MARY McAleese will be ranked alongside ‘Catholic Emancipator’ Daniel O’Connell when history is written, former TV3 journalist Ursula Halligan has claimed.
The former president was yesterday told to “get off the stage” and stop “hogging the airwaves” with anti-Church rhetoric by Independent TD Mattie McGrath.
In a lengthy attack on Ms McAleese, he claimed she “used” her religion to gain votes when running for Áras an Uachtaráin and her repeated criticisms were “bordering on ridiculous”.
The ex-president has become a divisive figure recently after a number statements relating to the Catholic Church.
In particular, she described the World Meeting of Families (WMOF), which is bringing Pope Francis to Ireland, as a “right-wing rally”.
Ms McAleese said it was designed to “rally people to get them motivated to fight against the tide of same-sex marriage, rights for gays, abortion rights, contraceptive rights”.
She has also said the Church needed “to navigate out of its current untenable teaching which conduce to the evil of homophobia”.
In a documentary on RTÉ earlier this week, the mother of a gay son described how her family feels unwelcome in the Catholic Church.
In ‘Mary McAleese’s Modern Ireland Family’, she told of her hurt at the airbrushing of same-sex couples from promotional family material for the papal visit.
Mr McGrath, who met the Pope in the Vatican yesterday, claimed she had been given too much airtime by the media.
“If she wants to set up her own Church, then do. But just go away and let the people who want to enjoy the Pope enjoy him.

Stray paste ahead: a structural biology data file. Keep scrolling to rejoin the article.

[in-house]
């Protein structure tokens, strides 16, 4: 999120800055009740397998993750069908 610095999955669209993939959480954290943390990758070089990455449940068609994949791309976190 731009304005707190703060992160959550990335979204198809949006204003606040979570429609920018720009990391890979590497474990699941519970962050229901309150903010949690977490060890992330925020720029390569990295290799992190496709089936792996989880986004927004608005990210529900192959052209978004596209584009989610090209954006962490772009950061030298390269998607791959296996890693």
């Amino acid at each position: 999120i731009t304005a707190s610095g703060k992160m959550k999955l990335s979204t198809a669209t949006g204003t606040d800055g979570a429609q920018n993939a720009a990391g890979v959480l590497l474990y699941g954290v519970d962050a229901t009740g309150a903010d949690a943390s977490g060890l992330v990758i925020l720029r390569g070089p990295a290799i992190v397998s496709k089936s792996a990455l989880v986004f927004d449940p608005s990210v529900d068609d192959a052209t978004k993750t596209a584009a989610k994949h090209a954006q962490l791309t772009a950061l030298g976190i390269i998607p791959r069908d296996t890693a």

“If she wants to form her own Church, let her go do so. Get off the stage,” the Tipperary TD said on Newstalk Radio.
Senator Rónán Mullen previously claimed Ms McAleese had abandoned her presidential theme of ‘Building Bridges’, saying she had offended hundreds of thousands of people who will turn out to see Pope Francisthis weekend.
Mr Mullen believes she is seeking to feeding a “drumbeat of negativity towards the Pope’s visit”.
He claimed “some prominent people feel to chastise the Catholic Church without equally acknowledging the huge force for goodness and love that the Church has been and still is”.
However, speaking outside the WMOF yesterday, Ms Ursula Halligan said the ex-president had done the country a great service by highlighting the flaws in the Church’s teaching on homosexuality.
Ms Halligan, a Catholic who came out as gay during the marriage referendum, said Ms McAleese “has been a superb champion”.
“She has inspired me all the way. I cannot speak highly enough about her. I believe that in time, in history, we will see her in the ranks of Daniel O’Connell and Charles Stewart Parnell,” Ms Halligan said.
“She has shown the courage that I would love the Pope to show. The right thing is always the loving thing to do.” Ms Halligan said.
The former political journalist said people shouldn’t view the debate as “a squabble between the left and the right or extremes in the Church”.
“It’s about doing the right thing for real human beings.
“We are real, we are human, we bleed like everybody else. We have hearts, we love. That’s all. Please look upon us as human beings,” she said.
Speaking at a ‘Rainbow Choir’ protest, she described some of the Church’s teachings as “destructive”.
“They are so damaging. Anything that stunts love in a human being is evil,” Ms Halligan said.